Excited indeed!

  • http://www.feedthebeast.biz/blog Drew Williams

    What about access to capital? Do you feel that’s improved over the years? Government’s role?

    • http://www.sethlevine.com sethlevine

      Improved for sure, but in many parts of the world it’s still extremely challenging. As is access to a strong mentor network (which I probably could have expanded on in this post) but which is a huge challenge to entrepreneurs in the developing world with fewer successful entrepreneurs.
      As for government I think that first and foremost its role is to stay out of the way and, where it doesn’t exist, to make sure that it’s provided a legal framework and stability that enables the free flow of capital and ideas (this is a tall order in many places). That should keep many governments busy for a while. I do think that in some countries government can be a more direct supporter of entrepreneurs – tax incentives for investors and entrepreneurs, specific incentives for investment in specific types of technologies (what the US government has tried to do around green-tech; I’m dubious of this sort of thing in general but in certain cases where it’s in the national interest to support emerging technologies and where there are clear scale economics that need to be reached sometimes it’s unavoidable), etc. I suppose even direct investment is a viable option, although generally I’m a fan of more limited government involvement (when politics is involved structures inevitably get more complicated and don’t directly help entrepreneurs).

      • http://www.feedthebeast.biz/blog Drew Williams

        Access to capital still seems to be a problem in Canada. There’s a call for more government tax incentives, etc., but I agree with you — government objectives can get pretty muddied. I expect that as entrepreneurship continues to democratize, more and more capital will find its way there (without the attendant bubble).

  • Charles Rattray

    Nice article. I think two critical factors in the democratization of entrepreneurship are simply the world wide reach that technology now provides, and the power to build stuff that has value through both software and much more flexible, cheaper manufacturing.

    Networking, as you suggest, allows the new entrepreneur to connect with a growing army of ‘been there, done that’ folks who want nothing more than to share their experiences, both good and bad. When real experiences are shared well they make good stories where the lessons transcend a simple tale of facts, and become thought provoking encouragement. Those same networks of connected people also provide an almost infinite, if somewhat chaotic mechanism for product experiences to reach disparate customers right down to the level of the individual consumer.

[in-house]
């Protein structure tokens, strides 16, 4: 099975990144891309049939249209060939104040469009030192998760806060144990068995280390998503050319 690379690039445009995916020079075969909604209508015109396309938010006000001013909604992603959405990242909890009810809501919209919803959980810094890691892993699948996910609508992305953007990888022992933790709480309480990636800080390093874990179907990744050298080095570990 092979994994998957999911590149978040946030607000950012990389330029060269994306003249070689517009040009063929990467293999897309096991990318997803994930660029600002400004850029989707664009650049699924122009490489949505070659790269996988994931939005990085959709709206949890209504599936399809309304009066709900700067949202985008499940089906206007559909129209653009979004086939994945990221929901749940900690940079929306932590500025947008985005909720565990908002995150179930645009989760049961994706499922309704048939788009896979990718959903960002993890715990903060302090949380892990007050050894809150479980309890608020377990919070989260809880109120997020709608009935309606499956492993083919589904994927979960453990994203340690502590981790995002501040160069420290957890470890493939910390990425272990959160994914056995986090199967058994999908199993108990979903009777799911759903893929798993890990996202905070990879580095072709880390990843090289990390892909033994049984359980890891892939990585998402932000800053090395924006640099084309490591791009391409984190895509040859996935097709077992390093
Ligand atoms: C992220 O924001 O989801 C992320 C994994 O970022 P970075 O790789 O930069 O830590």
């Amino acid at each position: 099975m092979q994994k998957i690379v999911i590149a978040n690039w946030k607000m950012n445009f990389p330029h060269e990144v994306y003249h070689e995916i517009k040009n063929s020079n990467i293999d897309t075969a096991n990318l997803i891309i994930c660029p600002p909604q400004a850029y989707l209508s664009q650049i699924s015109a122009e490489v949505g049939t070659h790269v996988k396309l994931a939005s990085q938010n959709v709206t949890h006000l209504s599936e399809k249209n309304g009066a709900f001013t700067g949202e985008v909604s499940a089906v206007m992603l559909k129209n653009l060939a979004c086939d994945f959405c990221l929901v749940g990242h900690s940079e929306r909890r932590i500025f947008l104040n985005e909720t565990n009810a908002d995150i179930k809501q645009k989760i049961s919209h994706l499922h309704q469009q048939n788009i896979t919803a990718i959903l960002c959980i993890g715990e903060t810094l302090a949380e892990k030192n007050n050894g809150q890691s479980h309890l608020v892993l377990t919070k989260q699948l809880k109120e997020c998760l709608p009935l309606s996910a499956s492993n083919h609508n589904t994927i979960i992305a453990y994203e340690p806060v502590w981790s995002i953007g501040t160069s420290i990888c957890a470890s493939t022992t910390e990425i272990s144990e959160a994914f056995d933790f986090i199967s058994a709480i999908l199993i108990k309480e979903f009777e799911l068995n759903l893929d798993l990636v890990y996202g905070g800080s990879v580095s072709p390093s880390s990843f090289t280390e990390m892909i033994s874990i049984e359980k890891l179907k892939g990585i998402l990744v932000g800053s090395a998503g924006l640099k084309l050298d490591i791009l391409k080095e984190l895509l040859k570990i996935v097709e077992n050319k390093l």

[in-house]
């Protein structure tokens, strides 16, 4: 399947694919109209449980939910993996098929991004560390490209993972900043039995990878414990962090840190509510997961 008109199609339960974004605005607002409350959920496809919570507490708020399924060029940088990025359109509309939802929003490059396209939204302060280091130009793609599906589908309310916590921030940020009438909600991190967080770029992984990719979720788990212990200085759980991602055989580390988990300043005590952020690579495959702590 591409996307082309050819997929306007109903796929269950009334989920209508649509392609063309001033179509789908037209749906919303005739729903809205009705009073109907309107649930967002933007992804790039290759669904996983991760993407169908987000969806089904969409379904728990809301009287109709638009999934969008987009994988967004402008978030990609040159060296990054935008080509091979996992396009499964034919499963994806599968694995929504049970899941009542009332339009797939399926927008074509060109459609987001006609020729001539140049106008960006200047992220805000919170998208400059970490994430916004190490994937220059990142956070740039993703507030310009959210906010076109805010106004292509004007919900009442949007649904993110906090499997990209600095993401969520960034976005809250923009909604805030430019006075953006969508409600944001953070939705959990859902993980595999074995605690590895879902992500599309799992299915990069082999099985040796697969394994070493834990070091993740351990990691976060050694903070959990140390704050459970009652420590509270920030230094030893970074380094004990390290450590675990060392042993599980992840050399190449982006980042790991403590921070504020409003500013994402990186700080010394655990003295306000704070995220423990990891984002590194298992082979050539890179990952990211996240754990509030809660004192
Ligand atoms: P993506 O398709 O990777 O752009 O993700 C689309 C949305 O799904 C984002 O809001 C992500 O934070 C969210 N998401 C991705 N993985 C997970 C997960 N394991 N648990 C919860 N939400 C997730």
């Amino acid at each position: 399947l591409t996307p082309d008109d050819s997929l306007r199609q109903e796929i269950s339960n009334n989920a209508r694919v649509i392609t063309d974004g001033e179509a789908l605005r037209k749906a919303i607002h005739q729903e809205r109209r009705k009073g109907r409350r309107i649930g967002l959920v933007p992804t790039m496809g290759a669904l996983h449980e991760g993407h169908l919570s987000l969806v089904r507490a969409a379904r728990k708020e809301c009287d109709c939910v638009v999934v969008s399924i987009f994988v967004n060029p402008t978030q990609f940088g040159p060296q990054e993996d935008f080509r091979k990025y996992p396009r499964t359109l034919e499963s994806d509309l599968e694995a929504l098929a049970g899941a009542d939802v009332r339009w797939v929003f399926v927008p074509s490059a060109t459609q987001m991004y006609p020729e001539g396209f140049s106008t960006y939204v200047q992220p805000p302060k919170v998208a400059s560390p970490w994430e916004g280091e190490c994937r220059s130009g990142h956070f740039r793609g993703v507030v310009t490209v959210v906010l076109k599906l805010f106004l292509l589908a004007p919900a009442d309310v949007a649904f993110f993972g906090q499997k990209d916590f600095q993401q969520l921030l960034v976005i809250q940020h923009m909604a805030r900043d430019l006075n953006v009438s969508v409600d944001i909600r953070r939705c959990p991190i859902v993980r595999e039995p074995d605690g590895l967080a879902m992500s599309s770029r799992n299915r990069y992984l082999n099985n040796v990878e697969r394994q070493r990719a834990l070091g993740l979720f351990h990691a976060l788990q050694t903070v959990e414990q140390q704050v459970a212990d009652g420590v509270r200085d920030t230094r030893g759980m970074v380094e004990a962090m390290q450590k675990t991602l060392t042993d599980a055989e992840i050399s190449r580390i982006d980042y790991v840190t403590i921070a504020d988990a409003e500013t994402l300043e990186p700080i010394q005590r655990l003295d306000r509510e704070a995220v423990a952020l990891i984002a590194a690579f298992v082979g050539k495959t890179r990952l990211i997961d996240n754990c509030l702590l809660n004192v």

The rise in popularity of the App also allows entrepreneurs to create solutions for all sorts of problems, and to get direct and almost immediate feedback on whether the solution they are offering is a game-changer or needs more work. The inflection or pivot point comes much sooner as well. Even deep coding skills aren’t so necessary anymore. Code solutions are available through software sharing sites, integration tools, and SaaS development engines, making it much easier to focus on the domain expertise required to solve big problems.

    Ironically it may also be the popularity and creative uses of software apps that will drive manufacturing growth in the future, opening the door for the manufacturing of single units of stuff – a uniquely tuned product for each customer. Witness the growth in popularity, and falling prices of 3-D printing technology, where the emphasis is already turning to the market for designs, materials, and creative software that turns everyone into a designing and distributing entrepreneur.

    • http://www.sethlevine.com sethlevine

      well put. totally agree.